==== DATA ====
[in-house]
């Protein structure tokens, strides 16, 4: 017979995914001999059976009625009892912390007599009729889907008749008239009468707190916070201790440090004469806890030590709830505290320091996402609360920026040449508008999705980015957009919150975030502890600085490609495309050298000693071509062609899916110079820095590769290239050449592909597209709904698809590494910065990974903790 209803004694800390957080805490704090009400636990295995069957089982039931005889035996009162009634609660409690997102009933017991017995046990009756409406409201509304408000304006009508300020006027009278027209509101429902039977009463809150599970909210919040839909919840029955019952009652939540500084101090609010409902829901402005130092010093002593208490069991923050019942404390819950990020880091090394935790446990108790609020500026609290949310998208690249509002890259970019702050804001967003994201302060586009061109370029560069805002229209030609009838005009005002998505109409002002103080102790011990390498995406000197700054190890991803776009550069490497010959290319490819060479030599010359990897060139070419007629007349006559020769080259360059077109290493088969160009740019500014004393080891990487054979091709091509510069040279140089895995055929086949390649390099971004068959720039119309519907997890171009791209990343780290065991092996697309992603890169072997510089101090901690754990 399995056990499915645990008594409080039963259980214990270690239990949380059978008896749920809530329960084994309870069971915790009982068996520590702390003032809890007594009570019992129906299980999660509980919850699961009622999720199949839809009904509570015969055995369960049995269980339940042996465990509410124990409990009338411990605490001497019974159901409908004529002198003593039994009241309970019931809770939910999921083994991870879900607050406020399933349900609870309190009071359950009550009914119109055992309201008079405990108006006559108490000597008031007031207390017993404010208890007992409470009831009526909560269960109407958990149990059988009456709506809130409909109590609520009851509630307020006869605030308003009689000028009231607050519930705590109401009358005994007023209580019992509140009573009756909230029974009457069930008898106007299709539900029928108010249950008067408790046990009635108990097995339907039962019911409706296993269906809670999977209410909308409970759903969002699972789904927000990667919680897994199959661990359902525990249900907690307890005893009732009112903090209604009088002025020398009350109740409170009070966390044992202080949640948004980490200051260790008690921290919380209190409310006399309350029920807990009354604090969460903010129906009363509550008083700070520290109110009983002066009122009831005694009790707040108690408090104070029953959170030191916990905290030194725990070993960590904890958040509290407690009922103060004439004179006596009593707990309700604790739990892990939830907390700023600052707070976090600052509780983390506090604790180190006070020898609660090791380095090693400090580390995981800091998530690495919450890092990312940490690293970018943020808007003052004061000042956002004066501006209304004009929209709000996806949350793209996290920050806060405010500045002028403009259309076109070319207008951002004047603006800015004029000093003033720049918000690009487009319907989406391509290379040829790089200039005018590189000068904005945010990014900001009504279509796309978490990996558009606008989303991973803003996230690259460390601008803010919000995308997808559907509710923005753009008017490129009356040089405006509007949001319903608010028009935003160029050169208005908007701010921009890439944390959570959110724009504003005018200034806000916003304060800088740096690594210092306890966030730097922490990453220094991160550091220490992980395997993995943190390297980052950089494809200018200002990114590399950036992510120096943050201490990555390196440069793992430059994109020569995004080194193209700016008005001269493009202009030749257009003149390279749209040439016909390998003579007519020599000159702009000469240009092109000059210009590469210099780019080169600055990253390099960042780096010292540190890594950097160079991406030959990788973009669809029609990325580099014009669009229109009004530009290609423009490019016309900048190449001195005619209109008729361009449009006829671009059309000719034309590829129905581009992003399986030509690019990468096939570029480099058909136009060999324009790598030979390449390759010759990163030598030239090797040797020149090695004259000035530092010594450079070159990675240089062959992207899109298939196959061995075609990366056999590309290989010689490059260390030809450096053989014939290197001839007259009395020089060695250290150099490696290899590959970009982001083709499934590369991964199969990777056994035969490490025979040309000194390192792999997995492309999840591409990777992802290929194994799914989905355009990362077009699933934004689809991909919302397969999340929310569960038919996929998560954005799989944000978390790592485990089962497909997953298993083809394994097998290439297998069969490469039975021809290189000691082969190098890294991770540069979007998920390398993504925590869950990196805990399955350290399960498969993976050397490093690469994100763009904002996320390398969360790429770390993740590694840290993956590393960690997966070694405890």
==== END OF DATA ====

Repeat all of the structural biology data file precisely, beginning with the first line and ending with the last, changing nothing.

[in-house]
């Protein structure tokens, strides 16, 4: 017979995914001999059976009625009892912390007599009729889907008749008239009468707190916070201790440090004469806890030590709830505290320091996402609360920026040449508008999705980015957009919150975030502890600085490609495309050298000693071509062609899916110079820095590769290239050449592909597209709904698809590494910065990974903790 209803004694800390957080805490704090009400636990295995069957089982039931005889035996009162009634609660409690997102009933017991017995046990009756409406409201509304408000304006009508300020006027009278027209509101429902039977009463809150599970909210919040839909919840029955019952009652939540500084101090609010409902829901402005130092010093002593208490069991923050019942404390819950990020880091090394935790446990108790609020500026609290949310998208690249509002890259970019702050804001967003994201302060586009061109370029560069805002229209030609009838005009005002998505109409002002103080102790011990390498995406000197700054190890991803776009550069490497010959290319490819060479030599010359990897060139070419007629007349006559020769080259360059077109290493088969160009740019500014004393080891990487054979091709091509510069040279140089895995055929086949390649390099971004068959720039119309519907997890171009791209990343780290065991092996697309992603890169072997510089101090901690754990 399995056990499915645990008594409080039963259980214990270690239990949380059978008896749920809530329960084994309870069971915790009982068996520590702390003032809890007594009570019992129906299980999660509980919850699961009622999720199949839809009904509570015969055995369960049995269980339940042996465990509410124990409990009338411990605490001497019974159901409908004529002198003593039994009241309970019931809770939910999921083994991870879900607050406020399933349900609870309190009071359950009550009914119109055992309201008079405990108006006559108490000597008031007031207390017993404010208890007992409470009831009526909560269960109407958990149990059988009456709506809130409909109590609520009851509630307020006869605030308003009689000028009231607050519930705590109401009358005994007023209580019992509140009573009756909230029974009457069930008898106007299709539900029928108010249950008067408790046990009635108990097995339907039962019911409706296993269906809670999977209410909308409970759903969002699972789904927000990667919680897994199959661990359902525990249900907690307890005893009732009112903090209604009088002025020398009350109740409170009070966390044992202080949640948004980490200051260790008690921290919380209190409310006399309350029920807990009354604090969460903010129906009363509550008083700070520290109110009983002066009122009831005694009790707040108690408090104070029953959170030191916990905290030194725990070993960590904890958040509290407690009922103060004439004179006596009593707990309700604790739990892990939830907390700023600052707070976090600052509780983390506090604790180190006070020898609660090791380095090693400090580390995981800091998530690495919450890092990312940490690293970018943020808007003052004061000042956002004066501006209304004009929209709000996806949350793209996290920050806060405010500045002028403009259309076109070319207008951002004047603006800015004029000093003033720049918000690009487009319907989406391509290379040829790089200039005018590189000068904005945010990014900001009504279509796309978490990996558009606008989303991973803003996230690259460390601008803010919000995308997808559907509710923005753009008017490129009356040089405006509007949001319903608010028009935003160029050169208005908007701010921009890439944390959570959110724009504003005018200034806000916003304060800088740096690594210092306890966030730097922490990453220094991160550091220490992980395997993995943190390297980052950089494809200018200002990114590399950036992510120096943050201490990555390196440069793992430059994109020569995004080194193209700016008005001269493009202009030749257009003149390279749209040439016909390998003579007519020599000159702009000469240009092109000059210009590469210099780019080169600055990253390099960042780096010292540190890594950097160079991406030959990788973009669809029609990325580099014009669009229109009004530009290609423009490019016309900048190449001195005619209109008729361009449009006829671009059309000719034309590829129905581009992003399986030509690019990468096939570029480099058909136009060999324009790598030979390449390759010759990163030598030239090797040797020149090695004259000035530092010594450079070159990675240089062959992207899109298939196959061995075609990366056999590309290989010689490059260390030809450096053989014939290197001839007259009395020089060695250290150099490696290899590959970009982001083709499934590369991964199969990777056994035969490490025979040309000194390192792999997995492309999840591409990777992802290929194994799914989905355009990362077009699933934004689809991909919302397969999340929310569960038919996929998560954005799989944000978390790592485990089962497909997953298993083809394994097998290439297998069969490469039975021809290189000691082969190098890294991770540069979007998920390398993504925590869950990196805990399955350290399960498969993976050397490093690469994100763009904002996320390398969360790429770390993740590694840290993956590393960690997966070694405890």